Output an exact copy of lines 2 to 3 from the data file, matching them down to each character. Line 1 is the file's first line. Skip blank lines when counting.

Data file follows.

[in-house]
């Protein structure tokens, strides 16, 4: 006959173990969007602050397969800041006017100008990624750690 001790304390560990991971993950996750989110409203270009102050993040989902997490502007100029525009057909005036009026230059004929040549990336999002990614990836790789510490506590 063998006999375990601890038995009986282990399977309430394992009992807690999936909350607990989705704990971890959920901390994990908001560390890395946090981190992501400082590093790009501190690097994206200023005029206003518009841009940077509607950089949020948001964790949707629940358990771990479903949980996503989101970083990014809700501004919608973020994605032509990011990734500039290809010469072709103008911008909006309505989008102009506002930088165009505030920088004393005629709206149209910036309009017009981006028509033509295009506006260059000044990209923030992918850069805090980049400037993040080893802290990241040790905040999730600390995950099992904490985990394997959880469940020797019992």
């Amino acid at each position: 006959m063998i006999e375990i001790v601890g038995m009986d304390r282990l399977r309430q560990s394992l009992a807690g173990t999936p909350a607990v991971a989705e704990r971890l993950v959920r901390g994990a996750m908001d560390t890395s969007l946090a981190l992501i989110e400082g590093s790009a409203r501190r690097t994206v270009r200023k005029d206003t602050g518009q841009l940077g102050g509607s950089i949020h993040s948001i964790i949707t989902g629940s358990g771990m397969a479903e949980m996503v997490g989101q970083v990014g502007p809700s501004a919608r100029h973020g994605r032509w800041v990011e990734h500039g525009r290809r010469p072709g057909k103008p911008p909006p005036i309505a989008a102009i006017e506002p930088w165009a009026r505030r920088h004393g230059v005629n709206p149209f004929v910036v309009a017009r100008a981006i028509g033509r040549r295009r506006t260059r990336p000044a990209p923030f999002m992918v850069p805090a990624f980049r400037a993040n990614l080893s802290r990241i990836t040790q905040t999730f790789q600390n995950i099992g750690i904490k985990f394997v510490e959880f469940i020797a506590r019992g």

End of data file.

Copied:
């Protein structure tokens, strides 16, 4: 006959173990969007602050397969800041006017100008990624750690 001790304390560990991971993950996750989110409203270009102050993040989902997490502007100029525009057909005036009026230059004929040549990336999002990614990836790789510490506590 063998006999375990601890038995009986282990399977309430394992009992807690999936909350607990989705704990971890959920901390994990908001560390890395946090981190992501400082590093790009501190690097994206200023005029206003518009841009940077509607950089949020948001964790949707629940358990771990479903949980996503989101970083990014809700501004919608973020994605032509990011990734500039290809010469072709103008911008909006309505989008102009506002930088165009505030920088004393005629709206149209910036309009017009981006028509033509295009506006260059000044990209923030992918850069805090980049400037993040080893802290990241040790905040999730600390995950099992904490985990394997959880469940020797019992």
């Amino acid at each position: 006959m063998i006999e375990i001790v601890g038995m009986d304390r282990l399977r309430q560990s394992l009992a807690g173990t999936p909350a607990v991971a989705e704990r971890l993950v959920r901390g994990a996750m908001d560390t890395s969007l946090a981190l992501i989110e400082g590093s790009a409203r501190r690097t994206v270009r200023k005029d206003t602050g518009q841009l940077g102050g509607s950089i949020h993040s948001i964790i949707t989902g629940s358990g771990m397969a479903e949980m996503v997490g989101q970083v990014g502007p809700s501004a919608r100029h973020g994605r032509w800041v990011e990734h500039g525009r290809r010469p072709g057909k103008p911008p909006p005036i309505a989008a102009i006017e506002p930088w165009a009026r505030r920088h004393g230059v005629n709206p149209f004929v910036v309009a017009r100008a981006i028509g033509r040549r295009r506006t260059r990336p000044a990209p923030f999002m992918v850069p805090a990624f980049r400037a993040n990614l080893s802290r990241i990836t040790q905040t999730f790789q600390n995950i099992g750690i904490k985990f394997v510490e959880f469940i020797a506590r019992g």